Quantum Well Infrared Photodetectors (QWIPs) are narrow band, photoconductive detectors based on a resonant electronic transition between the energy levels of an electron gas confined into a quantum well. They are made of a stack of semiconductor layers, a few nanometres thick, with different chemical compositions (e.g. GaAs / AlGaAs). The detector absorption (amplitude and spectral shape) can be controlled thanks to the implementation of an optical coupling structure (e.g. reflective diffraction gratings) on top of each pixel.


Use of GaAs based materials, which gives access to dual use, perennial industrial resources and well mastered manufacturing techniques. This in turn guarantees high yield, excellent uniformity over large surfaces (>150 mm diameter) and high operability for 2D array detector formats;

  • majority carriers based device, that does not require surface passivation to master the dark current level;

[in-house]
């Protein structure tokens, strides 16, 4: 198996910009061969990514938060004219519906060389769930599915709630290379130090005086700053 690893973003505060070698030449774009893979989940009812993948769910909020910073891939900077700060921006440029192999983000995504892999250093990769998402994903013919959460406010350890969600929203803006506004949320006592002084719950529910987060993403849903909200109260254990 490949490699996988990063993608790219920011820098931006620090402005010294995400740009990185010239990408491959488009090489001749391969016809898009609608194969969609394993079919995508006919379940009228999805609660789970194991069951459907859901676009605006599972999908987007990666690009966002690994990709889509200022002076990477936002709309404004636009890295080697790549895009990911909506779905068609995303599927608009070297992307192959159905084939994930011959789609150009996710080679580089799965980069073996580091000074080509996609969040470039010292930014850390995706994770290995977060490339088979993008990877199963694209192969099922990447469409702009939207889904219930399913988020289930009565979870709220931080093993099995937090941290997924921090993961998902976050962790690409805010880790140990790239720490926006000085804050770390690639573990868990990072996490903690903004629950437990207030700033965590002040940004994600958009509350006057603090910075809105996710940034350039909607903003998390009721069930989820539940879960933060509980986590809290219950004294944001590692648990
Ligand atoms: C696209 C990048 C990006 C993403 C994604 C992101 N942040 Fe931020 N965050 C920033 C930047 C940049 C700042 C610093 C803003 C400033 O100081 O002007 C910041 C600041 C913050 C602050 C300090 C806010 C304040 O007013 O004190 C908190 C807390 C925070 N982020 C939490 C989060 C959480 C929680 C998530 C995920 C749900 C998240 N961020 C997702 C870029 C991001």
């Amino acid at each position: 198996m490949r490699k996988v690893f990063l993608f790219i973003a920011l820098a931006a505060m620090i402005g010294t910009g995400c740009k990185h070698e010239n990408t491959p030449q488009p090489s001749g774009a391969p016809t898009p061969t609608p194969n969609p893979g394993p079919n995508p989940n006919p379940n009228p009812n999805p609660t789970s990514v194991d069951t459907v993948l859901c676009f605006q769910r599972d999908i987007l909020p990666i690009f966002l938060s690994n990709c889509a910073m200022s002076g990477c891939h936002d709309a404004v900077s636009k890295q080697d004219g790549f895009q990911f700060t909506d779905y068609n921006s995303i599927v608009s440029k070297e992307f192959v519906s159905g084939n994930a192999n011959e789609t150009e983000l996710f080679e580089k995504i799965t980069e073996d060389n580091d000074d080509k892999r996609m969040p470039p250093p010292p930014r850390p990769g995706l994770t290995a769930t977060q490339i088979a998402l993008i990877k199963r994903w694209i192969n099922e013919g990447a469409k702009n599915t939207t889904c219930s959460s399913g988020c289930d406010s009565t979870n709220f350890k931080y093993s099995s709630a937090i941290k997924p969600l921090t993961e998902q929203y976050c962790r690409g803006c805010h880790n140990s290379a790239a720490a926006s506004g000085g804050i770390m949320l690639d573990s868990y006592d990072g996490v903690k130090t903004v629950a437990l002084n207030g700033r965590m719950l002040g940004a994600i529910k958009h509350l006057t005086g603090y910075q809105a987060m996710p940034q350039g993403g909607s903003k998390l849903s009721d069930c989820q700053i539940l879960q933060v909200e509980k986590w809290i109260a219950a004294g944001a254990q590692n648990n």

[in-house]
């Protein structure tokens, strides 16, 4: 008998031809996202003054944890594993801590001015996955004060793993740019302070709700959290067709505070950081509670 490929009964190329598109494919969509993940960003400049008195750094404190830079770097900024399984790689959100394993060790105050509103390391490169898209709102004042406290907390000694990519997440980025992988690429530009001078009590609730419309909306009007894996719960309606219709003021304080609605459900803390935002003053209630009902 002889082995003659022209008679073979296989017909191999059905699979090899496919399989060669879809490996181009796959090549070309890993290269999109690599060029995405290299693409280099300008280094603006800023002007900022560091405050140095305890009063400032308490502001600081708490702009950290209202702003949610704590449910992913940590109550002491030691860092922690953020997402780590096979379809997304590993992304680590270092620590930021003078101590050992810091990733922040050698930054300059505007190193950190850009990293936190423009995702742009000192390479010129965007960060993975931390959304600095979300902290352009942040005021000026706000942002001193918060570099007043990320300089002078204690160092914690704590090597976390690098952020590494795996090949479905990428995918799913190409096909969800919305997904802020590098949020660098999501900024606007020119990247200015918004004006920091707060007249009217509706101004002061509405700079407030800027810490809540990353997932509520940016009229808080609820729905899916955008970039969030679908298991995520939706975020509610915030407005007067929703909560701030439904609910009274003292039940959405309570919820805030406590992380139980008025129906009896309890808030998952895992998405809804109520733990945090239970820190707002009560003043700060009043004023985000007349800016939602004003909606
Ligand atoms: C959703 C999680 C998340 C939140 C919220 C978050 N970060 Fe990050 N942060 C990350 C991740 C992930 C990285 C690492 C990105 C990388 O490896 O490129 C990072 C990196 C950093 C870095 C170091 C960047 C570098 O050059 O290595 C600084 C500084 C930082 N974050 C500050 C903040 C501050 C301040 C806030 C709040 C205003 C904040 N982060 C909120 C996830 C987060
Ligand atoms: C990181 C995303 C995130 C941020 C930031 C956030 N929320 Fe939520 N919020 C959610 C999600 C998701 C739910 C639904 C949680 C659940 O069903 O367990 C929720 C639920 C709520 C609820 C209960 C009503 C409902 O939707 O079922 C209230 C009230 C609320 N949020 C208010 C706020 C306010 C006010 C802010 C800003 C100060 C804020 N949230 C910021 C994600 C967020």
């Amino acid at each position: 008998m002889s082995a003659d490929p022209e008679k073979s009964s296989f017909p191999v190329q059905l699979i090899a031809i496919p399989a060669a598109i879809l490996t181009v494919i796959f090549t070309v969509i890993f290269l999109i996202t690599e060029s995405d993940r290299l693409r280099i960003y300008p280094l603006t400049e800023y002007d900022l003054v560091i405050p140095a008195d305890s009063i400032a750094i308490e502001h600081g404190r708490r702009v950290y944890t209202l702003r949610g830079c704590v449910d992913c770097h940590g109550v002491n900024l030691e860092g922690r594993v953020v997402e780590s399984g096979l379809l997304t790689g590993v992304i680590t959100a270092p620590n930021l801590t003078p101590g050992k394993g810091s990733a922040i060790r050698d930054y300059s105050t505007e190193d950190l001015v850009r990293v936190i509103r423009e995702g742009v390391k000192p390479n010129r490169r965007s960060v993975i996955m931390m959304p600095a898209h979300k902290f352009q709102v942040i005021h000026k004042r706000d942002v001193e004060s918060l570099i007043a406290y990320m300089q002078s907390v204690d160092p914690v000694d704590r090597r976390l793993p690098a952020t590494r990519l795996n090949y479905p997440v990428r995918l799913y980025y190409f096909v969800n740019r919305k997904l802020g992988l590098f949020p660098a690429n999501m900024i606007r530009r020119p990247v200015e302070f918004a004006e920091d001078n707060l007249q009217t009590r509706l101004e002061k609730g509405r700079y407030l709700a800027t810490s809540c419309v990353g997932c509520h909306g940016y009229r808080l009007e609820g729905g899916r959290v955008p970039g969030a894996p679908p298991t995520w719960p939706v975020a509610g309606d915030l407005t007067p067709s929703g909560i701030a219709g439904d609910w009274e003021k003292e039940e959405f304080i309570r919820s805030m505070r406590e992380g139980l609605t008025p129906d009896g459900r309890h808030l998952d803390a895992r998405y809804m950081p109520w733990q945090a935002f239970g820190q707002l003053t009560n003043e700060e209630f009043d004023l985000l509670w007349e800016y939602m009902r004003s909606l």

• no low frequency noise, leading to very stable image characteristics and thus simplifying system design;
  • tunable spectral sensitivity (4µm à 20µm) thanks to the band gap engineering: both narrow band and broadband detectors can be designed;
  • high thermal stability;
  • radiation hardiness, thanks to the high GaAs bandgap.


The concept of QWIPs has been devised in the early '80s. Substantial efforts have been done worldwide in the '90s, to understand the physical background of the QWIP operation. In France research has mainly been done at the Thomson Laboratoire Central de Recherches (now Thales Research and Technology). The first French LWIR QWIP demonstrators have been manufactured in 1997. Mass production of QVGA, 25µm pitch, LWIR QWIP IDDCAs started in 2006 at Sofradir, the QWIP chips being delivered by Thales. In 2008 the product line has been enriched with a TV format, 20µm pitch, LWIR QWIP FPA. In 2005 the QWIP production has been transferred to the III-V Lab (joint R&T venture between Thales and Alcatel).

In January 2013 the QWIP activity has been integrated to Sofradir.